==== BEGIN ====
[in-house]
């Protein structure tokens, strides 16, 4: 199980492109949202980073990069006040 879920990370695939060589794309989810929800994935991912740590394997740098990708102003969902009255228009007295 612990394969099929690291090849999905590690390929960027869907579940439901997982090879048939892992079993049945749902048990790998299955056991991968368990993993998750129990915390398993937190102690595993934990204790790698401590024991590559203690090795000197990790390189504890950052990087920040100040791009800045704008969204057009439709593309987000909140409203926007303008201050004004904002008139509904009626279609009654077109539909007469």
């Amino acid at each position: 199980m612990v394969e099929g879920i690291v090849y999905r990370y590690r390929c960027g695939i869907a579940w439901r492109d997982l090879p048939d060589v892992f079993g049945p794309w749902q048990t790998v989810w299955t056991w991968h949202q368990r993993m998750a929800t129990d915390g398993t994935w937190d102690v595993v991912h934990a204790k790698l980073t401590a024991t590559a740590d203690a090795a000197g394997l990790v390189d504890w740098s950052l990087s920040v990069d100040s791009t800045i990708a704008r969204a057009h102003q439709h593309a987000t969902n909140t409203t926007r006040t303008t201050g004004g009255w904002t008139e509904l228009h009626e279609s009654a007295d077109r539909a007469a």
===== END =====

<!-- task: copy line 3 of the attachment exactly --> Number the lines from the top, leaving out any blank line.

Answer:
């Amino acid at each position: 199980m612990v394969e099929g879920i690291v090849y999905r990370y590690r390929c960027g695939i869907a579940w439901r492109d997982l090879p048939d060589v892992f079993g049945p794309w749902q048990t790998v989810w299955t056991w991968h949202q368990r993993m998750a929800t129990d915390g398993t994935w937190d102690v595993v991912h934990a204790k790698l980073t401590a024991t590559a740590d203690a090795a000197g394997l990790v390189d504890w740098s950052l990087s920040v990069d100040s791009t800045i990708a704008r969204a057009h102003q439709h593309a987000t969902n909140t409203t926007r006040t303008t201050g004004g009255w904002t008139e509904l228009h009626e279609s009654a007295d077109r539909a007469a």